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Generating a million-dollar business idea doesn’t mean much without the right blueprint. That’s why creating a strong business plan is a vital first step if you want to start and grow your own business. But what do you need to do to make your business plan look more attractive to financial institutions and secure a loan or funding? Learn some tips from the experts here:
A solid business plan starts with grounding your plan in realistic numbers and projections.
“There’s a great line I love: ‘Any fool can plan, but it takes a genius to go from crisis to crisis,’” says Mike Pazzi, executive vice president and regional business banking manager at Wells Fargo. “It shows they are a planner. They’ve thought something through and they’ve thought it through in a way that says, ‘I know what I’m making, I know what kind of service I’m providing, I know what freight I want to charge and I know that if I have this infrastructure, I’m going to make money.’”
A business owner should count on showing they are comfortable with numbers in their business plan. When loan officers from a bank or credit union examine the plan, they want to see that the business owner has thought through a multitude of scenarios to arrive at their budget projections.
Have a Few Back-up Plans
Contingency plans are an essential element. Business owners need to tell the financial institution how they will anticipate situations like changes or interruptions in the revenue or expenses that may be volatile to price increases. Their revenue projections and anticipated expenses have to match up with economic realities.
In other words, shooting from the hip with numbers never works. That’s a hard lesson some new business owners don’t learn until it’s too late. “It just takes longer than we think,” says Blake Weathers, vice president of business services at America First Credit Union. “It’s a long-term prospect in the life cycle of a business. Those who get enough working capital to begin with, and have plans that are realistic and meet common sense, do better than those who don’t have a plan.”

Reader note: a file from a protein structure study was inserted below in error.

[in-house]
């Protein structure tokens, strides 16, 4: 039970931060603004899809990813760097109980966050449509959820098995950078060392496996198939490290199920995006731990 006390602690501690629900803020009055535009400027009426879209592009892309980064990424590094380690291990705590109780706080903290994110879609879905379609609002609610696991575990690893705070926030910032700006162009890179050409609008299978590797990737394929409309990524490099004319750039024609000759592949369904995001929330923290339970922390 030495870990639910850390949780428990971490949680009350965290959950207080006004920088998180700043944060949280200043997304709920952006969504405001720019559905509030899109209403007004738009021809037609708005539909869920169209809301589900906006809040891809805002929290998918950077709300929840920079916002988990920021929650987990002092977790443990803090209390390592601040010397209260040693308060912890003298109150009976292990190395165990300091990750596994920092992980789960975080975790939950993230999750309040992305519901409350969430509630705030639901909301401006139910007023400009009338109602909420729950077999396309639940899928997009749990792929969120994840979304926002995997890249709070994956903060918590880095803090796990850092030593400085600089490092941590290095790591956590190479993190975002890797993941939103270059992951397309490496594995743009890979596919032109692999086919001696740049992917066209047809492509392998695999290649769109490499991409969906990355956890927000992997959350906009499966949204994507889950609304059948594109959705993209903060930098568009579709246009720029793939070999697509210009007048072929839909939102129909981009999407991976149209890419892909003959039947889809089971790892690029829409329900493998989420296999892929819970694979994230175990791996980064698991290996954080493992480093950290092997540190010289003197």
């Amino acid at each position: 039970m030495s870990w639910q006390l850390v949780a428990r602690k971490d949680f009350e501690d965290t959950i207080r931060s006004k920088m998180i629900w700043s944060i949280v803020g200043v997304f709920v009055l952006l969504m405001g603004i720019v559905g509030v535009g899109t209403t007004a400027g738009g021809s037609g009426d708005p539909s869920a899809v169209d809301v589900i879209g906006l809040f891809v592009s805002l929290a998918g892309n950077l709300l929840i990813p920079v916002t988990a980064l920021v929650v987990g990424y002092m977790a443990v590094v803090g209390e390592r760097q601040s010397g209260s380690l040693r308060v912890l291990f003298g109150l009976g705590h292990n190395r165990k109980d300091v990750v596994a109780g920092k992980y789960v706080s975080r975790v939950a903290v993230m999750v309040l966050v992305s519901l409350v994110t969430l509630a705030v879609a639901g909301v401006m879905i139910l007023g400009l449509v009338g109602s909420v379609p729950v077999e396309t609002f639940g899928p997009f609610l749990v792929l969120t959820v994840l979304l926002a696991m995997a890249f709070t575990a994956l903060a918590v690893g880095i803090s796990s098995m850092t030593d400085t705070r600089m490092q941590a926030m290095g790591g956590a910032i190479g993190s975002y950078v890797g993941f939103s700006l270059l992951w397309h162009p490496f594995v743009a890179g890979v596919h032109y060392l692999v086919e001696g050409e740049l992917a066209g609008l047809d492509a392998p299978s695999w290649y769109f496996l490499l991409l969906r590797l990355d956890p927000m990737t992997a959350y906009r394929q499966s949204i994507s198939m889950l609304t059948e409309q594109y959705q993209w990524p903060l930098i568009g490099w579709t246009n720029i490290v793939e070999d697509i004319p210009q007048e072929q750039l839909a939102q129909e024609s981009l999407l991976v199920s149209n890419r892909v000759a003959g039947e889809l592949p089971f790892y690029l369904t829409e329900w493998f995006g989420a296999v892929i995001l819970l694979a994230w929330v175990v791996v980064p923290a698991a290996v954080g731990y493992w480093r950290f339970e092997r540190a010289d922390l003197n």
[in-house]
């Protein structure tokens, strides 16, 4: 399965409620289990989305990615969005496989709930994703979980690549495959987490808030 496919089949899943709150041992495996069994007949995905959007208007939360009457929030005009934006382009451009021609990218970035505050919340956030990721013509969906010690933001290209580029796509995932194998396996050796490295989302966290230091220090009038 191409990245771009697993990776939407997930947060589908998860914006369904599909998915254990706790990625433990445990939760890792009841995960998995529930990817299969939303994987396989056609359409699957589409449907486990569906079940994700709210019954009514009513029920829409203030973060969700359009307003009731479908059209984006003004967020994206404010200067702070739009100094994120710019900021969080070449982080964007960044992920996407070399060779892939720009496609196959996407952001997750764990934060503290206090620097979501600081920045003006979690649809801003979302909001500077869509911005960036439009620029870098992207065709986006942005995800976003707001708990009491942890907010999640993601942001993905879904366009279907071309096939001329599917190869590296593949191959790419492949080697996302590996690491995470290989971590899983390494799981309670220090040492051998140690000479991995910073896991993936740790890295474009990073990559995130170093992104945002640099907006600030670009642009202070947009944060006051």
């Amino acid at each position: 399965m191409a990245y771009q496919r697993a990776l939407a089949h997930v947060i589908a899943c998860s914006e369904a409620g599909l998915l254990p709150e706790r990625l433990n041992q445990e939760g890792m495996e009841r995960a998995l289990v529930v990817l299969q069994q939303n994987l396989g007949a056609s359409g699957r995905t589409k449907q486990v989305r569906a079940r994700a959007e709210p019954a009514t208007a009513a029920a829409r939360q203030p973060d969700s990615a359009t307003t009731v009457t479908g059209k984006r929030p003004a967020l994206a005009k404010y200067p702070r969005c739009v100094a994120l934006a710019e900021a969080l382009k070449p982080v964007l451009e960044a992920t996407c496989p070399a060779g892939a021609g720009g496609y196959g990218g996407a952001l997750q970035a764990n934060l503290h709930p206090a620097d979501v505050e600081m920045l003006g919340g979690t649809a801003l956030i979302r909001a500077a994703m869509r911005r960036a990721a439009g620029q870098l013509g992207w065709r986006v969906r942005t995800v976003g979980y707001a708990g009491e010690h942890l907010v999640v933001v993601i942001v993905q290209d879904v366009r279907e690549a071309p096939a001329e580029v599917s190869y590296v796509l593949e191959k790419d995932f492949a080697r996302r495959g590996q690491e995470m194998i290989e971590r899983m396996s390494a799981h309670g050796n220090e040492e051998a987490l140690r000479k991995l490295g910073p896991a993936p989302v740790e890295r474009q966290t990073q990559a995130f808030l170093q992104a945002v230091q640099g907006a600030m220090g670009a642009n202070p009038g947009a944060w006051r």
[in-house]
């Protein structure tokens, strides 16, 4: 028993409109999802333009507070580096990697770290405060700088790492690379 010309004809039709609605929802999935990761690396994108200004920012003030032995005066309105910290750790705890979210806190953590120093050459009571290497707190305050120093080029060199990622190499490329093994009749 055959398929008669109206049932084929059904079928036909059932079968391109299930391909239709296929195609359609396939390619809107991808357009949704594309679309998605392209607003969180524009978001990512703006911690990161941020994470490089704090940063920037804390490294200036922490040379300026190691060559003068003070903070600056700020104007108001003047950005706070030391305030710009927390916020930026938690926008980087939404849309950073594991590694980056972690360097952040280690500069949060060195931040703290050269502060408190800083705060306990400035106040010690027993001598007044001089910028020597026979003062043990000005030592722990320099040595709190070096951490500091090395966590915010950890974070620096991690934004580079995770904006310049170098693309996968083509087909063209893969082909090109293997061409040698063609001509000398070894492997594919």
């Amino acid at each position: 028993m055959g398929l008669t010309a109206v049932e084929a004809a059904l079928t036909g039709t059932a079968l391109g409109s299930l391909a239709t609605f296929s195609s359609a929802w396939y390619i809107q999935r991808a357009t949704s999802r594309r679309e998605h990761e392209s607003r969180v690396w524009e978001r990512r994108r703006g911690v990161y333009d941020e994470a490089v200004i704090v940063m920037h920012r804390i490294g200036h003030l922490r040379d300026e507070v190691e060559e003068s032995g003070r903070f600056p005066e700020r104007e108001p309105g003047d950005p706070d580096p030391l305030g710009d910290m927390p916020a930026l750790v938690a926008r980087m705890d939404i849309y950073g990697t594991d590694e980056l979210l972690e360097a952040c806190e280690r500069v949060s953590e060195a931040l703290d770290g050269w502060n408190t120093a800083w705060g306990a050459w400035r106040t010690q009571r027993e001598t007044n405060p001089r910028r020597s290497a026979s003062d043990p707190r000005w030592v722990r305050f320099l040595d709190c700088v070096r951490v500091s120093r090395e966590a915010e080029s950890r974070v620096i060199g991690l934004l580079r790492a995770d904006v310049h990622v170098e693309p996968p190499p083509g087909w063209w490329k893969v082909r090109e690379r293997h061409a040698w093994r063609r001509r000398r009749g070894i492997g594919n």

Understand the Numbers
Weathers says understanding how the numbers relate to what you are looking for in the future is critical in a business plan. You need to know where you will use cash, understand where the capital will go and how it will get returned. In the end it helps a business owner determine where their true cash needs are and where capital is best applied once they obtain it.
“If you are talking about somebody who’s just starting a business, what they will want to have is a business plan that’s realistic,” Weathers says. “Not pie in the sky, but a realistic business plan—especially during the first few start-up months. As much as we would all like to take our product or services where we want to go, it really does take a little while to get the program up and running.”
Seek Help from Professionals
Business owners who are not experienced in financial affairs should get financial professionals to take a look at what’s in their business plan. A financial expert like a CPA can help them understand what they need to do to set and meet realistic financial goals for their business.
It can be helpful for an entrepreneur to get someone to challenge their plan and offer feedback that will lay groundwork for financial success. Many businesses fail within the first year or two because the owner does not understand the numbers enough to correctly anticipate what needs will arise.
Networking with the right financial professionals can help reduce the risk of failure down the road. A small business owner will be better prepared with the right answers if they probe all of the important financial questions ahead of time.
“Most of the people in the small business area are classic entrepreneurs,” Pazzi says. “They’re people that have a vision. They see a need they want to fill. They’re idea people. Probably the best thing they can do for themselves is get some professional help on the financial side.”